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Tribes reclaim languages once spoken in California

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  • Robert Schmidt
    http://www.sacbee.com/topstories/story/1944799.html Tribes reclaim languages once spoken in California By Peter Hecht phecht@sacbee.com Published: Sunday, Jun.
    Message 1 of 1 , Jun 22, 2009
      http://www.sacbee.com/topstories/story/1944799.html

      Tribes reclaim languages once spoken in California

      By Peter Hecht
      phecht@...
      Published: Sunday, Jun. 14, 2009 - 12:00 am | Page 4A

      Standing before a giant mossy rock and two Tsi-Akim Maidu bark houses,
      Farrell Cunningham gazes skyward to find the words and spirit imparted to
      him as a child.

      He directs his outdoor class of about 20 Indian and non-Indian students to
      the amber light piercing down into the forest of Nevada County.

      "Ekim pokom epinin koyodi kakan" – "the sun is in the sky" – he says in the
      Mountain Maidu tongue taught to him on nature walks by a tribal elder named
      Lilly Baker.

      She died at 96 a few years back. But now Cunningham, 33, is among a small
      legion of speakers trying to preserve California's endangered American
      Indian languages.

      Their efforts are about to get an official boost. Lawmakers are moving on a
      bill to create a special American Indian languages teaching credential to
      promote efforts to teach – and recapture – some of the nearly 100 languages
      once spoken by California Indians.

      The measure – Assembly Bill 544 by Democrat Joe Coto of San Jose – declares
      that "teaching American Indian languages is essential to the proper
      education of American Indian children."

      The bill would also allow fluent speakers to teach special classes in
      public schools as part of understanding California history and culture.

      The limited "eminence credential" could enable some tribal elders with
      little formal education to give lectures on ancient languages widely spoken
      before the Gold Rush.

      Passed by a 76-0 vote in the Assembly and now in the Senate, the bill is
      strongly backed by the Santa Ynez Band of Chumash Indians in Santa Barbara
      County. It is seen as an endorsement of several tribes' efforts to
      rediscover long-forgotten languages.

      "For generations, native American children were taken from their homes,
      raised in boardinghouses and punished for actually speaking their
      language," said tribal languages researcher Richard Applegate. "It would be
      remarkable to revitalize what is left."

      Applegate, who holds a doctorate in linguistics from UC Berkeley, is
      working to help the Chumash tribe rediscover its mother tongue.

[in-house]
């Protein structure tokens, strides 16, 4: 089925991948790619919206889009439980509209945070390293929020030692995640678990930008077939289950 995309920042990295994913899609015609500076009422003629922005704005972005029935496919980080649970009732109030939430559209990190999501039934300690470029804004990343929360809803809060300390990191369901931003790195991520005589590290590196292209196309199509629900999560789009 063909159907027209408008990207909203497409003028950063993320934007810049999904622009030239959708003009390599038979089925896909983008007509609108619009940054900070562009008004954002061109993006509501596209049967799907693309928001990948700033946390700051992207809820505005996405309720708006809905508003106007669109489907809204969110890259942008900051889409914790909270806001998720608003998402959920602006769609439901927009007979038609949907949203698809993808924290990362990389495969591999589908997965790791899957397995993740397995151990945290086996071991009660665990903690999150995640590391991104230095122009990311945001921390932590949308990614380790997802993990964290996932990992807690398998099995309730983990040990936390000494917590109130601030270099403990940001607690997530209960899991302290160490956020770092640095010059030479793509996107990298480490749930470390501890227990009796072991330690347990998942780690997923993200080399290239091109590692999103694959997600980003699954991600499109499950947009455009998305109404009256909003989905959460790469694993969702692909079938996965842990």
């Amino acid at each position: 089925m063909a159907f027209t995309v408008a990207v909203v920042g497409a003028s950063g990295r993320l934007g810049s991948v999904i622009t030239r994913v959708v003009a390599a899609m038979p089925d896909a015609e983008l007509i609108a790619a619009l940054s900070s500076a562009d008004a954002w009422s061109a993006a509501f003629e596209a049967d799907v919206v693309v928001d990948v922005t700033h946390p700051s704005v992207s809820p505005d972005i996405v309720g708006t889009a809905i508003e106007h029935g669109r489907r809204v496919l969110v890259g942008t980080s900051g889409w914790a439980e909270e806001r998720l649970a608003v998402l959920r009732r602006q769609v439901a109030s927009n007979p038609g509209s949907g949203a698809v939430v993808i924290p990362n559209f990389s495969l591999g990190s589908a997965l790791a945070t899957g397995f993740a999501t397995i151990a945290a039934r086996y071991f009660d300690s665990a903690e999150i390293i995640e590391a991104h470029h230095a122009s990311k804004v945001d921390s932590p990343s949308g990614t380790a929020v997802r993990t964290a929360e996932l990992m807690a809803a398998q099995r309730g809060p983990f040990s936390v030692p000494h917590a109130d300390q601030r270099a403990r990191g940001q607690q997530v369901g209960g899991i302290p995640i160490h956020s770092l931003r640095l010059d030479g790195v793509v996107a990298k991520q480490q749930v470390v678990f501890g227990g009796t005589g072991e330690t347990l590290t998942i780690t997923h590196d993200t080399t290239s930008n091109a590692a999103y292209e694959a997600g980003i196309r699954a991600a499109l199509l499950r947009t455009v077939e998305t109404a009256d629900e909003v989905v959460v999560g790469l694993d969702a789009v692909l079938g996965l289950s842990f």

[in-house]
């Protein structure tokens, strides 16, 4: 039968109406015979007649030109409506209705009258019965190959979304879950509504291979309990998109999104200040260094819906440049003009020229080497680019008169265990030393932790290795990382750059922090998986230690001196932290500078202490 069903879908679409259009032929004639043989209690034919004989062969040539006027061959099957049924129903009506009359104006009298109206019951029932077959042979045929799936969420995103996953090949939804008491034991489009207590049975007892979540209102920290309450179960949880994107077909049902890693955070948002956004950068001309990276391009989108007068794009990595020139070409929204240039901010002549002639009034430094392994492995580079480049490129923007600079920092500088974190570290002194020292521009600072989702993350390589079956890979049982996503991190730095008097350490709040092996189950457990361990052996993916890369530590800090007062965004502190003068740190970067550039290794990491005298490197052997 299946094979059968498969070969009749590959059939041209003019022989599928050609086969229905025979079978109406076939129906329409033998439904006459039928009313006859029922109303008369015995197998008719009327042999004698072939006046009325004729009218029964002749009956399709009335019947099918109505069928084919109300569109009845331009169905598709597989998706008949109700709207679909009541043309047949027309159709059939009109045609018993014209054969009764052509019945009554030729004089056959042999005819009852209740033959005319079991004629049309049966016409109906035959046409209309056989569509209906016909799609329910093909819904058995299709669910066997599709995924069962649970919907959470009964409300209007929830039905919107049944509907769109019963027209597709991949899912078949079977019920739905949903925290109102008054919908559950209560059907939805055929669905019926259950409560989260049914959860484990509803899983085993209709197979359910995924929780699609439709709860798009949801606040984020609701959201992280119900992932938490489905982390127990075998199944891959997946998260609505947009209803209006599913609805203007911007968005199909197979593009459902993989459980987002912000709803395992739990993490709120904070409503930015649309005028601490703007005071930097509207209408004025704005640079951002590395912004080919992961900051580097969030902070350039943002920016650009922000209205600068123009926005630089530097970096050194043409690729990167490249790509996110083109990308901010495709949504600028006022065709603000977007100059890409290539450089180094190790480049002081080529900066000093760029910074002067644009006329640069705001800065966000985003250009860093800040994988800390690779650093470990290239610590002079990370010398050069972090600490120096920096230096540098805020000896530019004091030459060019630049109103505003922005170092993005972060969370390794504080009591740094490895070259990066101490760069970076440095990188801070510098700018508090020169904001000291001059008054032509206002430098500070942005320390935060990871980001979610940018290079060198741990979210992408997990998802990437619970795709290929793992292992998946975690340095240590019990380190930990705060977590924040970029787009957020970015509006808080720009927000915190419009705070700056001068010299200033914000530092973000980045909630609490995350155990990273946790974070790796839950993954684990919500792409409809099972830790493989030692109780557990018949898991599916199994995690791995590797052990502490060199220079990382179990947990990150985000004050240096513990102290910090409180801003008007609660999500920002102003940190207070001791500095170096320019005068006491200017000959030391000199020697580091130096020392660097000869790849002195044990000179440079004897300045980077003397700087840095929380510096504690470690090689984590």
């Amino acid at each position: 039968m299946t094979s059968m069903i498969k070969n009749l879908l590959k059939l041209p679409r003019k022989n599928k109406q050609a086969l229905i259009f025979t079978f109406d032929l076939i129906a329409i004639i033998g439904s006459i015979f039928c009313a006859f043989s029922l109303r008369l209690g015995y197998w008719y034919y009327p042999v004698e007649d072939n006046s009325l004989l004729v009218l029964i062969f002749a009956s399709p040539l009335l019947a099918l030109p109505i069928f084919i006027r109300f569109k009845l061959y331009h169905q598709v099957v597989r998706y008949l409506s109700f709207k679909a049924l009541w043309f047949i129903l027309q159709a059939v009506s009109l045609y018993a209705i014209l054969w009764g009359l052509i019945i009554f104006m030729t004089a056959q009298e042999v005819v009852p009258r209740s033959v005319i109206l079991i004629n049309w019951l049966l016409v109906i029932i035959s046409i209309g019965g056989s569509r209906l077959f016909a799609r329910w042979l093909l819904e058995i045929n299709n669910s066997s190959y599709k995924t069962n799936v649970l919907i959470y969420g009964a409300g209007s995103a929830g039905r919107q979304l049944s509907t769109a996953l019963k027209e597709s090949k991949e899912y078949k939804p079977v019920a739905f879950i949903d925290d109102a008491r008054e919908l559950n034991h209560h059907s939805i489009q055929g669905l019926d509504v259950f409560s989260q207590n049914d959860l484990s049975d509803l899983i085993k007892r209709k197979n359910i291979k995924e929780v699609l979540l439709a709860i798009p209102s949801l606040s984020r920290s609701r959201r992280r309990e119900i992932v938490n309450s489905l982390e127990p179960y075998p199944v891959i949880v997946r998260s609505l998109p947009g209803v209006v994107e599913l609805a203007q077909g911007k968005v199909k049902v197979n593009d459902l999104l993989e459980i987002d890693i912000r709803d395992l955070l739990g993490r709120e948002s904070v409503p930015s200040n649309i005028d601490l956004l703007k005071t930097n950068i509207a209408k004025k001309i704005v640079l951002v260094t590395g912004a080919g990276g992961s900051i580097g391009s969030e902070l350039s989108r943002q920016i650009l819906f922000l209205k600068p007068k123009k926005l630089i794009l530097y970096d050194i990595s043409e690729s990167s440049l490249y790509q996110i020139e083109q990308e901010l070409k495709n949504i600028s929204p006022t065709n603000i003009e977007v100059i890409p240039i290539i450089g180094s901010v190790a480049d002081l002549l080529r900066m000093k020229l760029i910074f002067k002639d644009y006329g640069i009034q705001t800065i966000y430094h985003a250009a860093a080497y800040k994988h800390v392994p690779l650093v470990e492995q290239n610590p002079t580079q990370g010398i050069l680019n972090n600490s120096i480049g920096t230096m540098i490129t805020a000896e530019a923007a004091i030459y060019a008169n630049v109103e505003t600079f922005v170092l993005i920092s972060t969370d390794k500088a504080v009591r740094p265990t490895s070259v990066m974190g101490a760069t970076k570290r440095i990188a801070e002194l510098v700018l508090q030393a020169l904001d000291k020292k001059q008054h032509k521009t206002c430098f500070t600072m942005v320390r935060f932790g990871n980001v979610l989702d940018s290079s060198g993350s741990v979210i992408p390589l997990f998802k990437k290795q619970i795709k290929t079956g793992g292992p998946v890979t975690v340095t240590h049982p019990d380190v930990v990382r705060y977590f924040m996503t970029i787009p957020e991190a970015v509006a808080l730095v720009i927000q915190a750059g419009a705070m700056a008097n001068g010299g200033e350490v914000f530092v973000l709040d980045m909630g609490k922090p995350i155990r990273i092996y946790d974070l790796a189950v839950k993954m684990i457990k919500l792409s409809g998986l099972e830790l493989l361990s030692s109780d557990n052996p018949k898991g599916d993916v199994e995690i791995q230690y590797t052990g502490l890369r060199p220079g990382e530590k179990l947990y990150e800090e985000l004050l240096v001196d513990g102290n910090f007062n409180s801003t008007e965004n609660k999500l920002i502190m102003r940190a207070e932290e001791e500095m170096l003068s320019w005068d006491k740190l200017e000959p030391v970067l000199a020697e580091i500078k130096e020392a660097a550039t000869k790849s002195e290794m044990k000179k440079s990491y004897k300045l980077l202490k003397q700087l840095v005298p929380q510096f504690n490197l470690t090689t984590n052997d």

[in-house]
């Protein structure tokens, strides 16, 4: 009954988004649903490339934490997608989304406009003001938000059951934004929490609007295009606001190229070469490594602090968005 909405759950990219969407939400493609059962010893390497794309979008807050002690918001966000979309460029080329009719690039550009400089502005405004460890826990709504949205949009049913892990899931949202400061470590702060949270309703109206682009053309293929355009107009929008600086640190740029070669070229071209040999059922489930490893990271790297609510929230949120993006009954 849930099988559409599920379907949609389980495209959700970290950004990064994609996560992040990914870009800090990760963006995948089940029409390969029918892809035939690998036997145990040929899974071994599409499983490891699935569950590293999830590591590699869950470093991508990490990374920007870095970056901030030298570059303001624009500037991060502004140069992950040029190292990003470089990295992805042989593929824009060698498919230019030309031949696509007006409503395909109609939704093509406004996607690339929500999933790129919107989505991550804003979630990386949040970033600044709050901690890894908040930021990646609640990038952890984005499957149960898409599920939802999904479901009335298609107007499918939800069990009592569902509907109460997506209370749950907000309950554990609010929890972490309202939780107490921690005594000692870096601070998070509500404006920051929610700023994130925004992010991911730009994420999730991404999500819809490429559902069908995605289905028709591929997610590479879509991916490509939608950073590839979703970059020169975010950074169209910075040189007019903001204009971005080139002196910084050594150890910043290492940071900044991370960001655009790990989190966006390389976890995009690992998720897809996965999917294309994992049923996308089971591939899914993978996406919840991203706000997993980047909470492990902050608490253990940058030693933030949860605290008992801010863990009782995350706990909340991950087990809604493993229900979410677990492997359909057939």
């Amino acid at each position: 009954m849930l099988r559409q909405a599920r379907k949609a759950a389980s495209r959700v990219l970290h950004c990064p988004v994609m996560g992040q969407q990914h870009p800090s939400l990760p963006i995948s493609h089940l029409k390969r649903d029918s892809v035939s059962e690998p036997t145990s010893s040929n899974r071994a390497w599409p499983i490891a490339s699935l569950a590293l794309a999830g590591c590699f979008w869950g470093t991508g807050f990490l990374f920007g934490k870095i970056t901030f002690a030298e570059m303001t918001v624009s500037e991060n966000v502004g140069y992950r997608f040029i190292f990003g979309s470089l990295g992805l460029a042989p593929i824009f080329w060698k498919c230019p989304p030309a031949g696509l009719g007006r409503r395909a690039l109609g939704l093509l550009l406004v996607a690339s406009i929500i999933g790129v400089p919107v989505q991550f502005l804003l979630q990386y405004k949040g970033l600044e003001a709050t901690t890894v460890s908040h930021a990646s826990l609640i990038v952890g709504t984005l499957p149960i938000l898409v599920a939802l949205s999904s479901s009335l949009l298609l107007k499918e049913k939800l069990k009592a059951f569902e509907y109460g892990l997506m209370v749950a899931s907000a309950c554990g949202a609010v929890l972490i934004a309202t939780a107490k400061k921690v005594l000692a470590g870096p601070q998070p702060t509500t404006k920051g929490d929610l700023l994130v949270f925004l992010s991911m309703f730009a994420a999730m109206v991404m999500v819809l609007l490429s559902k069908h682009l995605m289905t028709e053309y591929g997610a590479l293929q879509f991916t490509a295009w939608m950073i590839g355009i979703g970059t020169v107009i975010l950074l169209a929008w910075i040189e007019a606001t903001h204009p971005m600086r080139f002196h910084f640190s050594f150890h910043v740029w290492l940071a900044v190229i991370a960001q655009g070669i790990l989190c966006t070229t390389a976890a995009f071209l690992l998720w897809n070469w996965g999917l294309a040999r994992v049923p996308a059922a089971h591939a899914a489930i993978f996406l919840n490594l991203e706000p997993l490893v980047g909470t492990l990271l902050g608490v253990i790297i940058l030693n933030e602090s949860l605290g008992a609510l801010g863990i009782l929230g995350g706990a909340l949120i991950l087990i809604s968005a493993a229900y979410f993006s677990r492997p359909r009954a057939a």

The Chumash, a wealthy casino-owning tribe, is funding a major research
      effort using work of late ethnologist John P. Harrington. In the early
      1900s, he compiled extensive manuscripts and wax recordings of the tribe's
      Samala language.

      Harrington worked closely with a Chumash matriarch named María Solares, who
      died in 1923. Their work helped form a translated record of tribal stories,
      such as this selection from a 1919 tale of a hunting expedition:

      "They say that at Tashlipun there were many deer" or – in Samala – "sa'mip
      i tašlipun i w` hi wahaè."

      "He said to his wife, 'We're going hunting' " – "s'ipus a šta'lik,
      "nokišyaw`l."

      Even though the last known speaker of the Samala language died in the
      1960s, Applegate worked with the Harrington materials to help the tribe
      compile a 5,000-word dictionary, grammar and pronunciation guide.

      Five tribal members, who stand to become eligible for the state special
      language credential, have undergone three years of study to become "senior
      apprentices" in the Samala language.

      "What we find as we learn the language is that it opens up doors to our
      ceremonies, to our history and to our knowledge of who we are," said tribal
      member Nakia Zavalla, 35.

      Zavalla so immersed herself in language learning that she covered her
      kitchen cabinets in practice words from abalone – t'aya – to Zaca Lake –
      ko'o'. She is now teaching fellow tribal members a language many never
      heard spoken.

      Zavalla hopes someday that local high school students can study Samala to
      meet foreign language course requirements. The Coto bill includes no such
      curriculum provision.

      Meanwhile, Zavalla said she would be excited to offer special lectures on
      tribal language and culture.

      "Being able to have your indigenous language being offered in the local
      school district is an acknowledgment of the people who lived there for many
      years," she said.
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